Who'd Pay $990 to Park at Super Bowl?
ARLINGTON, Texas – It doesn't look like the most expensive real estate in Super Bowl history. It's just a patch of black asphalt bordered with a couple of stripes of white paint.
If that sounds like the average parking spot, there's a reason. It is a parking spot, only there's nothing average about it.
This one cost $990 for one day. One game, actually, which leads to the obvious question:
What kind of moron would pay 990 freakin' dollars for a parking spot?
"I'd rather not give out their names," Hank Wendorf said.
He owns the lot across from Cowboys Stadium, and he was kind enough Thursday to let me briefly park my Hyundai rental car in the hallowed spot. I was nervous at first, feeling like a commoner sitting on Queen Elizabeth's throne.
I wish I could say it was a magical experience. Fact was, it felt pretty much like the million or so other times I've pulled into a parking space. Then I realized I was looking at this all wrong.
It may seem ridiculous to pay that much to park a car for an afternoon. So ridiculous that it became national news when Wendorf first advertised the spot a few weeks ago. In the sea of Super Bowl extravagance, this was the epitome of excess.
Tickets to Super Bowl I cost $6. Now it cost 165 times that to park?
There's no need for Wendorf to feel like a slum lord, however, or whoever bought the parking space to remain anonymous. You are merely exercising your inalienable rights to life, liberty and the pursuit of accessible toilet facilities.
And while I may not agree with your financial decision, I will defend to the death your right to spend the average yearly income of a Liberian on a parking spot.
Sure, it shows a certain lack of priorities. That $990 could have bought a few hundred malaria vaccines or paid for another hour's worth of rehab for Charlie Sheen. But there will always be worthy causes in desperate need of funding.
If we didn't allow ourselves to have any fun until every societal problem was solved, we might as well all go enroll at the nearest monastery.
Look at this way. Streisand tickets went for $1,800 the last time she toured. Frankly, I'd pay $1,800 if it would guarantee I'd never again hear "People." But I'm not going to make fun of the dopes who emptied their wallets for Babs.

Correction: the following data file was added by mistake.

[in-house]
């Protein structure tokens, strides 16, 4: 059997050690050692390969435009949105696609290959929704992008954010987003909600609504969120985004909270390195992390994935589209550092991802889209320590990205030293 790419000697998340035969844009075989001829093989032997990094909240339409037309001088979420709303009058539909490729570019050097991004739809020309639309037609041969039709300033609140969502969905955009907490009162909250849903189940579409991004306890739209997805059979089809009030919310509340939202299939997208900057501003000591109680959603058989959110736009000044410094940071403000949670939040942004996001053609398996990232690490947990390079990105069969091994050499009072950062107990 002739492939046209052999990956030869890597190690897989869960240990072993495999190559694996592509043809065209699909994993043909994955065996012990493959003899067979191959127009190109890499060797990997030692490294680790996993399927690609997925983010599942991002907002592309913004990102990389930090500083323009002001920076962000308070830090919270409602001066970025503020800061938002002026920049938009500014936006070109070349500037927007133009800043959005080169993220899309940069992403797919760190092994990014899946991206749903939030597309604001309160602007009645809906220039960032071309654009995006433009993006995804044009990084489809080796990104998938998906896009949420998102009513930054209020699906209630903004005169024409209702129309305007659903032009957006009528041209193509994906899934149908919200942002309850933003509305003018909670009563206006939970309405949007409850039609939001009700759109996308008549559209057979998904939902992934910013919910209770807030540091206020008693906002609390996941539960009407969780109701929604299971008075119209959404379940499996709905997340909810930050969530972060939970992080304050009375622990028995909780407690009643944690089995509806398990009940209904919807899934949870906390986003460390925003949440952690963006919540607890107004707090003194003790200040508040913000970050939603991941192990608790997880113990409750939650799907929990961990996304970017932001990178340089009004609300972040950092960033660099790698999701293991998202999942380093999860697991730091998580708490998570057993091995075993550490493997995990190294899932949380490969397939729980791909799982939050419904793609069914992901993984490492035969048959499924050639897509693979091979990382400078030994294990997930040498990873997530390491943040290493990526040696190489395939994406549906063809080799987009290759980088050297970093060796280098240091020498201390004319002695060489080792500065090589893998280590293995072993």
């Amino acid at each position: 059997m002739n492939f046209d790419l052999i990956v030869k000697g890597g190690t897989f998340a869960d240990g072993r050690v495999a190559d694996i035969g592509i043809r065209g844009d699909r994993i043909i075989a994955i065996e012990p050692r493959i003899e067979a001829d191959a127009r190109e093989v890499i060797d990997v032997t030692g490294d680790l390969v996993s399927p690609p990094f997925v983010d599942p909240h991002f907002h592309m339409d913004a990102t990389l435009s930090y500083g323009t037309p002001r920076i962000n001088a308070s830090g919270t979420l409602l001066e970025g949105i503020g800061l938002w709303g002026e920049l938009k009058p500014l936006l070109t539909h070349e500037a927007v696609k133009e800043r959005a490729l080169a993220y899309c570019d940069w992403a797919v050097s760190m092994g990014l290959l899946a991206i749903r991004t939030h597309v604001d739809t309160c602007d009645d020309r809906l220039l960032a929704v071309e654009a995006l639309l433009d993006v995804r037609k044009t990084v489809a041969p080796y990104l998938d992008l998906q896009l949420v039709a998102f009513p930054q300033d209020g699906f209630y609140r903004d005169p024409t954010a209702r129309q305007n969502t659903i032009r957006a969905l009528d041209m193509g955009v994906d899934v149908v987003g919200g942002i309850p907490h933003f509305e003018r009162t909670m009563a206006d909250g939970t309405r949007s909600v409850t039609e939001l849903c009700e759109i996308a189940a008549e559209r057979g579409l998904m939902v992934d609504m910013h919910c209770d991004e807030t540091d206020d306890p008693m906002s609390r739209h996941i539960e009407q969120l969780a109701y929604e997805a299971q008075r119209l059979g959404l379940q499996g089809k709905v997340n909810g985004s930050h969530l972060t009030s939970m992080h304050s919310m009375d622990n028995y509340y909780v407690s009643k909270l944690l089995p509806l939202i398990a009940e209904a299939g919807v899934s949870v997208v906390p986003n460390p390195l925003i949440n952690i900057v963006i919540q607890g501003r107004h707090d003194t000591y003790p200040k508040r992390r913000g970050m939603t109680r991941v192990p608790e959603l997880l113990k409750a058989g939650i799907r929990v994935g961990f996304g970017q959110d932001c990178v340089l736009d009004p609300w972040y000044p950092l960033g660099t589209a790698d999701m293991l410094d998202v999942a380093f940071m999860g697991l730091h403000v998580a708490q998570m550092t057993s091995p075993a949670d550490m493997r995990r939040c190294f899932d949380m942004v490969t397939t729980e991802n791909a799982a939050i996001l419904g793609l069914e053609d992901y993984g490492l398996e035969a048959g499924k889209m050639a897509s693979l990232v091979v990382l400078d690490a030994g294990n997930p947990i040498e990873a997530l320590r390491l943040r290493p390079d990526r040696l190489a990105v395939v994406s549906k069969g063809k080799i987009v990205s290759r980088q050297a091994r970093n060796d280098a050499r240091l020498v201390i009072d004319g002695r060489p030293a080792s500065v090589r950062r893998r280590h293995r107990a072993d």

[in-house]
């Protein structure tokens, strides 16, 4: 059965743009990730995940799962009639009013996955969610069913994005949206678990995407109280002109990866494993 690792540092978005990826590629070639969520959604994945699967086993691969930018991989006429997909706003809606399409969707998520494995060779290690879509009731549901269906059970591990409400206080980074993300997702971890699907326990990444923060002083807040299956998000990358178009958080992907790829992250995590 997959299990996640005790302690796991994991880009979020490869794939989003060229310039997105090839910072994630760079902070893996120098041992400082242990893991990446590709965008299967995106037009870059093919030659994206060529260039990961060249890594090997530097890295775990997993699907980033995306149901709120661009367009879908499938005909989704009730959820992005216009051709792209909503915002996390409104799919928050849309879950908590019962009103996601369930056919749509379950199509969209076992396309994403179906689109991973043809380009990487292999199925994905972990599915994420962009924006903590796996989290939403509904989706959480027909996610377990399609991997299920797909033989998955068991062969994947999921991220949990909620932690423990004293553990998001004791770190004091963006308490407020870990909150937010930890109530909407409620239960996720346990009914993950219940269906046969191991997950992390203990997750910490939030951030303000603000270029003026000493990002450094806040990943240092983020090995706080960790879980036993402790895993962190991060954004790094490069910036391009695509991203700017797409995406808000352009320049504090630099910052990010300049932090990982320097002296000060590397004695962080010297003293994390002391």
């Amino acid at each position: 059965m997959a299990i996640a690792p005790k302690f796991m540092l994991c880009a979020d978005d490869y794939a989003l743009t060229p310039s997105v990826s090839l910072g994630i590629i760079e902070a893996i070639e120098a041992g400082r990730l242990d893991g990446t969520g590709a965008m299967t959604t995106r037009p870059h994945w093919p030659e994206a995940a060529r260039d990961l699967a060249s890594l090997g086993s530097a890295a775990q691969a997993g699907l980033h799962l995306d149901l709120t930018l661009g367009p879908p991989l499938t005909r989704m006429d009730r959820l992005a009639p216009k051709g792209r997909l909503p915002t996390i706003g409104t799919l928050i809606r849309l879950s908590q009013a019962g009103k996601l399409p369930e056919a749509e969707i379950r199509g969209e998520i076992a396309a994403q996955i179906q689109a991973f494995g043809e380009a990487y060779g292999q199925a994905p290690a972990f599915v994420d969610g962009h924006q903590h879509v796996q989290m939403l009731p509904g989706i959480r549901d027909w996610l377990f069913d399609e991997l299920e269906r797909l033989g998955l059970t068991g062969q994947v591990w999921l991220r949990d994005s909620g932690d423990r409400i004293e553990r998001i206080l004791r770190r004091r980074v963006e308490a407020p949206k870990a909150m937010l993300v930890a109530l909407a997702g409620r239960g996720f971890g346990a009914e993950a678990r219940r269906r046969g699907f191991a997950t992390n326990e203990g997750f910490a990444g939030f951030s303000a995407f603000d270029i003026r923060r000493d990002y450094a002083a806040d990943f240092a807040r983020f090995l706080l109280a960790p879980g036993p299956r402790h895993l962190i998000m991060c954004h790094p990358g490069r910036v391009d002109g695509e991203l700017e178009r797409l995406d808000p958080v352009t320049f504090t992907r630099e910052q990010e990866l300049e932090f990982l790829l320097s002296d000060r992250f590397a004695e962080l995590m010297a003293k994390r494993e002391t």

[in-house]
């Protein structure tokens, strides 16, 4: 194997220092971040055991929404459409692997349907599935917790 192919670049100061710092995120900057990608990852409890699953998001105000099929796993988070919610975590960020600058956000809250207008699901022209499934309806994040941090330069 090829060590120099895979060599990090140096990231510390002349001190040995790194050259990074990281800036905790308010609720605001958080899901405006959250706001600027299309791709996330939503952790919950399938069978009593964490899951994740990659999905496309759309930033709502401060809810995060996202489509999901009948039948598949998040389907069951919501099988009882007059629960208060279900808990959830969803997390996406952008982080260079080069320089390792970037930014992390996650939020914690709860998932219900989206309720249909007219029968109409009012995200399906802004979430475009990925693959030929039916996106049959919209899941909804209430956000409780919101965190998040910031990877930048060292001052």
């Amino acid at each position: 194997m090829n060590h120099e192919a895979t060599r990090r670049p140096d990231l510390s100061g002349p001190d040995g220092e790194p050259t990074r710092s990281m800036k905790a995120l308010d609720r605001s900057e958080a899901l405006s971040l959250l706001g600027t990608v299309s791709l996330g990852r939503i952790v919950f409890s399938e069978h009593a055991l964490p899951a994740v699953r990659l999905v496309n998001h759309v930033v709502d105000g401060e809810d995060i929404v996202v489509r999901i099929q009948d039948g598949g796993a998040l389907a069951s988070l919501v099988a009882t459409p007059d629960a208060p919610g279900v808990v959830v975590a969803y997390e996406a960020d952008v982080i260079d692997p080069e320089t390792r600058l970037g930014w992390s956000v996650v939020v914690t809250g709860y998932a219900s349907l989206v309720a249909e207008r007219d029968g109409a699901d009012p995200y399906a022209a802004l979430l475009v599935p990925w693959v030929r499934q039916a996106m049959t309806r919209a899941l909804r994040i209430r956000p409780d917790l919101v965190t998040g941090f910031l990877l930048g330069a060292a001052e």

They were just pursuing their passion. A much larger segment of the population is keen on the NFL. Sunday is when that passion peaks, and they've got to park it somewhere.
"The Super Bowl changes the market on everything," Wendorf said. "It's such a special event."
His lot is actually home to his business, Ticketsource.com. Wendorf's been selling tickets for 20 years in Dallas and moved his office here when Cowboys Stadium was being built. He figured it would be good exposure, and he'd make a nice side income selling parking spaces.
There are 32, and they usually go for $100 to $150 for Cowboys games. Wendorf knew the Super Bowl would bring a premium. He just didn't know how primo it would be.
His initial price was $500 a spot. People started snapping them up, so Wendorf's free enterprise instincts took over. Most of the usual parking around the stadium was being taken over by tents and trucks. Demand was so high because the supply was so down.
Wendorf started increasing the asking price. There were actually three spots available for $990. My guess is there will be three satisfied customers come Sunday night.
The stadium is maybe two football fields away as the crow flies. No crows are flying this week because they'd get sleet on their wings, then crash and die. Wendorf can't promise sunny skies on Sunday, but he can guarantee that cars won't be blocked in.
There will be three security guards keeping things safe. For $990 I'd want them to all look like Giselle Bundchen and give me unlimited foot massages, but that's just me.
Right across the street is the tent where Keith Urban will perform a pregame concert. Parking privileges include all the music you can overhear.
You don't even need to give the NFL any money to enjoy the game. For the first time it is selling Super Bowl tickets that don't actually get you into the Super Bowl. For $200, you can buy party zone tickets that get you onto the premises but not in the stadium.
You can stand outside and watch the game on a big screen. There's no tailgating allowed, so you'll have to pony up whatever Jerry Jones is charging for a beer these days. Oh yeah, you also have to buy a package of four tickets to get in.
There's no such problem at the $990 lot. You can show up early, break out the grill, roast a pig, empty a keg and then go to the game. You could even bring your own TV and watch the game from a TV set up in your car trunk. That sounds like a much better deal than the party zone is offering.
When the party is over, you can puff out your chest like Donald Trump and drive away knowing you owned the most expensive piece of real estate in Super Bowl history.
And one other thing. Unlike most parking spaces, this one comes with access to the bathroom in Wendorf's building.
So drink up, Mr. Parking Space Big Shot.
For $990, you deserve to wear that toilet out.